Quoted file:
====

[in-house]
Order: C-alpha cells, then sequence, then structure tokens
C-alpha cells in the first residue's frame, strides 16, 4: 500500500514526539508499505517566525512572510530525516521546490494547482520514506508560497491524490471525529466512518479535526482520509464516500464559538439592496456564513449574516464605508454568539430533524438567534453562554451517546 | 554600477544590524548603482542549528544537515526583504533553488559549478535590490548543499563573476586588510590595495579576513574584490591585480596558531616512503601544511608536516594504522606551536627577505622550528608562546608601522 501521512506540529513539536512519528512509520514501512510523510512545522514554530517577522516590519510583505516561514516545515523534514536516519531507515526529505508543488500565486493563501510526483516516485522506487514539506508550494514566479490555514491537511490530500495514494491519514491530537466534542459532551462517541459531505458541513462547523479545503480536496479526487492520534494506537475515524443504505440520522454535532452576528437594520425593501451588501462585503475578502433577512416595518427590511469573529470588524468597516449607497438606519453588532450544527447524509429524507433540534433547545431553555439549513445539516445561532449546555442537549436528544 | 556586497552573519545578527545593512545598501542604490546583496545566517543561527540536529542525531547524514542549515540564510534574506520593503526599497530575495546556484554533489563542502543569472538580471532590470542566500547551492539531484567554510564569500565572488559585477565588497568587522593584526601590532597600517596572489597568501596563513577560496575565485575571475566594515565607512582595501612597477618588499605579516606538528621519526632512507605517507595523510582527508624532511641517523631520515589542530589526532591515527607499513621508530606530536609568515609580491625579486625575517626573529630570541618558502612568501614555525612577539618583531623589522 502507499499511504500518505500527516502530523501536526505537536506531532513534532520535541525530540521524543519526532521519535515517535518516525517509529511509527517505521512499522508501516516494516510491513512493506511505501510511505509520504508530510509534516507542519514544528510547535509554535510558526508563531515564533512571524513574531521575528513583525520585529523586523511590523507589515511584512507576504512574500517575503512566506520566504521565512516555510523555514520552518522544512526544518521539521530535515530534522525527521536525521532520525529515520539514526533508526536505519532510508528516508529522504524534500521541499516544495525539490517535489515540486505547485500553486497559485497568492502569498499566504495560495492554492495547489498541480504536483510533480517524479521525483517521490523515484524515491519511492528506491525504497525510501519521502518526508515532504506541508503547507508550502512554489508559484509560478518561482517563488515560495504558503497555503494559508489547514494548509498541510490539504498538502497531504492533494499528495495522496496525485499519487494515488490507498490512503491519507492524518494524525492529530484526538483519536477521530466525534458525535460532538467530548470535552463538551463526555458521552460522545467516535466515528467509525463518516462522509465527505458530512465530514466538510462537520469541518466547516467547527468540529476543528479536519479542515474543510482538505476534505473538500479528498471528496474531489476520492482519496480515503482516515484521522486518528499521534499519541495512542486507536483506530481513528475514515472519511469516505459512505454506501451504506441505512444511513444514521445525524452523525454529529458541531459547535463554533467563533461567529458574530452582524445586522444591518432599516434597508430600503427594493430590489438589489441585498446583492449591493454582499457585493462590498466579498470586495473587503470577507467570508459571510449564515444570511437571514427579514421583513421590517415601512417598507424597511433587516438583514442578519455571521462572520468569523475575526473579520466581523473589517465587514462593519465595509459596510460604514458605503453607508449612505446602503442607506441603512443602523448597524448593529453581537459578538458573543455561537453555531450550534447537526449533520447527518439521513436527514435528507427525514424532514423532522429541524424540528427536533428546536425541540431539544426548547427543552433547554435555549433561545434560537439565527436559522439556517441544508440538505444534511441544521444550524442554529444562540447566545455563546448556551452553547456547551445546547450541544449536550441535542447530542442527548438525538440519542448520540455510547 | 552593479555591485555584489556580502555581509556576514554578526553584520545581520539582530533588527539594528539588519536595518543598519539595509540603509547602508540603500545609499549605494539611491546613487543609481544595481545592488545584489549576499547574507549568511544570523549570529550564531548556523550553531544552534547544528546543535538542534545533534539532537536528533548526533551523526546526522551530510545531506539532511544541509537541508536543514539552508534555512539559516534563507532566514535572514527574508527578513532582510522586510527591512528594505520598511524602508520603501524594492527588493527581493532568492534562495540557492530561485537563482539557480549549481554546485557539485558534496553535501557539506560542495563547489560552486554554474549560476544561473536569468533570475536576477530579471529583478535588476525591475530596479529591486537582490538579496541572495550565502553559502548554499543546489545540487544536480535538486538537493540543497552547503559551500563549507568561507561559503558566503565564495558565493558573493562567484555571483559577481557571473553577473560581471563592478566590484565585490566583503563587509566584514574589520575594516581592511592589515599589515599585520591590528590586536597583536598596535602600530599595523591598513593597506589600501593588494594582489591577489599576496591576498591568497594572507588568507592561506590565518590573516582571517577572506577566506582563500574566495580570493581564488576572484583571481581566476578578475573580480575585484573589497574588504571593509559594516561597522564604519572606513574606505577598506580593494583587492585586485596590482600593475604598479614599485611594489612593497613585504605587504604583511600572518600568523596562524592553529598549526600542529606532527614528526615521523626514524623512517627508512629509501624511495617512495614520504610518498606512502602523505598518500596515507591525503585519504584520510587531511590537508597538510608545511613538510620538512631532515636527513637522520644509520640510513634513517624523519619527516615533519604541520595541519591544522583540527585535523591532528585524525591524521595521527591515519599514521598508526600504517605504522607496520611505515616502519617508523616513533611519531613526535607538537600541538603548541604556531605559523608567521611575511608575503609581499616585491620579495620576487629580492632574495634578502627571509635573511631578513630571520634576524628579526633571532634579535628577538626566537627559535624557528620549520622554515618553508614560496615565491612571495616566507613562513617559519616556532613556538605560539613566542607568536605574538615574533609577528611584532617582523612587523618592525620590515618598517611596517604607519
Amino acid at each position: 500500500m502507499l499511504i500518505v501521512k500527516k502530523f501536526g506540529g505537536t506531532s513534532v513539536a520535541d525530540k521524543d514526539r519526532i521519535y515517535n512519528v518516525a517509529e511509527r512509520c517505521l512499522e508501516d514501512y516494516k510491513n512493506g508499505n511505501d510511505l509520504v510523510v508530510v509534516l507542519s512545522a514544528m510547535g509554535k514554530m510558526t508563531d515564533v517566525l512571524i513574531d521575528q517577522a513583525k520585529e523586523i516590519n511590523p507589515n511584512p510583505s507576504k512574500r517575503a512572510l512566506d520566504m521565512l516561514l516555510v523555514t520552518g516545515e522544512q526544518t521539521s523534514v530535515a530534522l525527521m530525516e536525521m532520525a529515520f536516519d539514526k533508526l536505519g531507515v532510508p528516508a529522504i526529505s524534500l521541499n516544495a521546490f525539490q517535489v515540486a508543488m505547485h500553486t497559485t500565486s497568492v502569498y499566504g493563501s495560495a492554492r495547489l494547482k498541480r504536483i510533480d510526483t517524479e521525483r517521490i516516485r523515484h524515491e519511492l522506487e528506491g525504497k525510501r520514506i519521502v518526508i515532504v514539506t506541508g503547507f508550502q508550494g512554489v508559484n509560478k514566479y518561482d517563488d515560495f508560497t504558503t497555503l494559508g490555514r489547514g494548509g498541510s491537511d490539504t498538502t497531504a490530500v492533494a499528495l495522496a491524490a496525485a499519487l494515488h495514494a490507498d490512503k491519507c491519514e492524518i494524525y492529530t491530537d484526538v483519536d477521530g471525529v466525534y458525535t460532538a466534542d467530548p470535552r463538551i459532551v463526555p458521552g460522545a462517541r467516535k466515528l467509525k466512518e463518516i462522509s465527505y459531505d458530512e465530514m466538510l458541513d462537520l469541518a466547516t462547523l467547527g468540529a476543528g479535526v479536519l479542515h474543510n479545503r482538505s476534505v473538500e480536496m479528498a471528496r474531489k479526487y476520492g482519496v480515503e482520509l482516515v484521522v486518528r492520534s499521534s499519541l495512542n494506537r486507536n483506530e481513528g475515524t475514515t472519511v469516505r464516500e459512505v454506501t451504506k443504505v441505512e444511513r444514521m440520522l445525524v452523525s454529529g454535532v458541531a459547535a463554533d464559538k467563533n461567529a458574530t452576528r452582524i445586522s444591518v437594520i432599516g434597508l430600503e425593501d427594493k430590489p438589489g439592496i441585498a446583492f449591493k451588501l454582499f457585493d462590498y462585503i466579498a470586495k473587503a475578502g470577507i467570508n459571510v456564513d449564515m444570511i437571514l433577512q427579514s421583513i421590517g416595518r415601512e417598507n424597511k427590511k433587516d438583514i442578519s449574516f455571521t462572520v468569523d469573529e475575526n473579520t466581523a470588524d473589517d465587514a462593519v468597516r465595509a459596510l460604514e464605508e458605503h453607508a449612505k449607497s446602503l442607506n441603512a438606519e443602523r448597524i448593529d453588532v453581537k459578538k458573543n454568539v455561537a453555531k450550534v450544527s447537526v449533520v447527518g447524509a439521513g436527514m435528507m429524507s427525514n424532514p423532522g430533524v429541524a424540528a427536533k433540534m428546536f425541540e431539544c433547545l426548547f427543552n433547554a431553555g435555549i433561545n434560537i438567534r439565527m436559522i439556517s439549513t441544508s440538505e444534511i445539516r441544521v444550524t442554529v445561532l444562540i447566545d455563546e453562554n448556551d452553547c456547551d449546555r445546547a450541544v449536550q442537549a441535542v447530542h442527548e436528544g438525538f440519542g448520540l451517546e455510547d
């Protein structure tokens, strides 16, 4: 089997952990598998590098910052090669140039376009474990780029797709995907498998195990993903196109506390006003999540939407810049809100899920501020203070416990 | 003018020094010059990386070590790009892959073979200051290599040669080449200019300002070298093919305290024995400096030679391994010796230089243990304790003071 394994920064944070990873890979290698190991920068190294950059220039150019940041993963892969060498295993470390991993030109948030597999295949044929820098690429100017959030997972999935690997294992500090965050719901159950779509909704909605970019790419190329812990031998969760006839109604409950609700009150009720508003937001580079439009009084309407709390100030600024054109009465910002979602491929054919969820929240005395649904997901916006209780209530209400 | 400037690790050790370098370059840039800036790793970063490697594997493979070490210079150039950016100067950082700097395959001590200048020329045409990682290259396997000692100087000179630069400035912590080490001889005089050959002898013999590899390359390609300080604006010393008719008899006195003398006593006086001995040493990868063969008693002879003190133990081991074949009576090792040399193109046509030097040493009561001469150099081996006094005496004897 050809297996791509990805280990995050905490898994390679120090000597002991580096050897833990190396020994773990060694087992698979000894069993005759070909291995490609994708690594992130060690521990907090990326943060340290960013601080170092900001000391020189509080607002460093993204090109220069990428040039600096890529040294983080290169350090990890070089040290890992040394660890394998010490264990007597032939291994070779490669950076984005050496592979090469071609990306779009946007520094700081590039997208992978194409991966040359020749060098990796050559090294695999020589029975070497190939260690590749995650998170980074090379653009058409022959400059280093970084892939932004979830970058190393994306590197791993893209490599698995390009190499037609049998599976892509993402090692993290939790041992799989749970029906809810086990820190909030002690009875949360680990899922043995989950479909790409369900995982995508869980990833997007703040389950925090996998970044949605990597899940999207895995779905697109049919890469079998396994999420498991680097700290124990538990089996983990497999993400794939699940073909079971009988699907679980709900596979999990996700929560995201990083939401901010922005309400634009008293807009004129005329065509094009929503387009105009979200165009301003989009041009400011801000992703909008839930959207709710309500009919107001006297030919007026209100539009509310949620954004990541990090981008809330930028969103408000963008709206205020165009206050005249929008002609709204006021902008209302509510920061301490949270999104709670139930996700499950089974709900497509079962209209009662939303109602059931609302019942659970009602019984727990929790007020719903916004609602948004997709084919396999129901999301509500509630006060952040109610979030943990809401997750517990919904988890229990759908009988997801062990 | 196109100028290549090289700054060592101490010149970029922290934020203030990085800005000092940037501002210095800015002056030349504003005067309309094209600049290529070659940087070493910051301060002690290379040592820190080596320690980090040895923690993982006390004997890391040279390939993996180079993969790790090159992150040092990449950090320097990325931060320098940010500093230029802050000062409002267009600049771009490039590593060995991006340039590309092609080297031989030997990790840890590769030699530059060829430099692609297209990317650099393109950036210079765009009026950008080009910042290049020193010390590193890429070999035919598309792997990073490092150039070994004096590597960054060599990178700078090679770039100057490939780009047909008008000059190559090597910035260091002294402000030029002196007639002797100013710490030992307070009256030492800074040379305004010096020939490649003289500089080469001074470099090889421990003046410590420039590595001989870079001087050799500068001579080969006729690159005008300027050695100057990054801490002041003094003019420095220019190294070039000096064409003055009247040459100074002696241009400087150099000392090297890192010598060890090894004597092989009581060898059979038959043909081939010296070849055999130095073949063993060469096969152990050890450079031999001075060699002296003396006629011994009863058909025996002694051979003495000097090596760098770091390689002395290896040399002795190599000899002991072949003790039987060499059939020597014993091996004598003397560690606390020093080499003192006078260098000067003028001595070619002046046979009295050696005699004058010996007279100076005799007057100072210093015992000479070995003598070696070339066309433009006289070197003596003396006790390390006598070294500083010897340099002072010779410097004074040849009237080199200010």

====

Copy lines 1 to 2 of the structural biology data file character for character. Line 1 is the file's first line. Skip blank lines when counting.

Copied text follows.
[in-house]
Order: C-alpha cells, then sequence, then structure tokens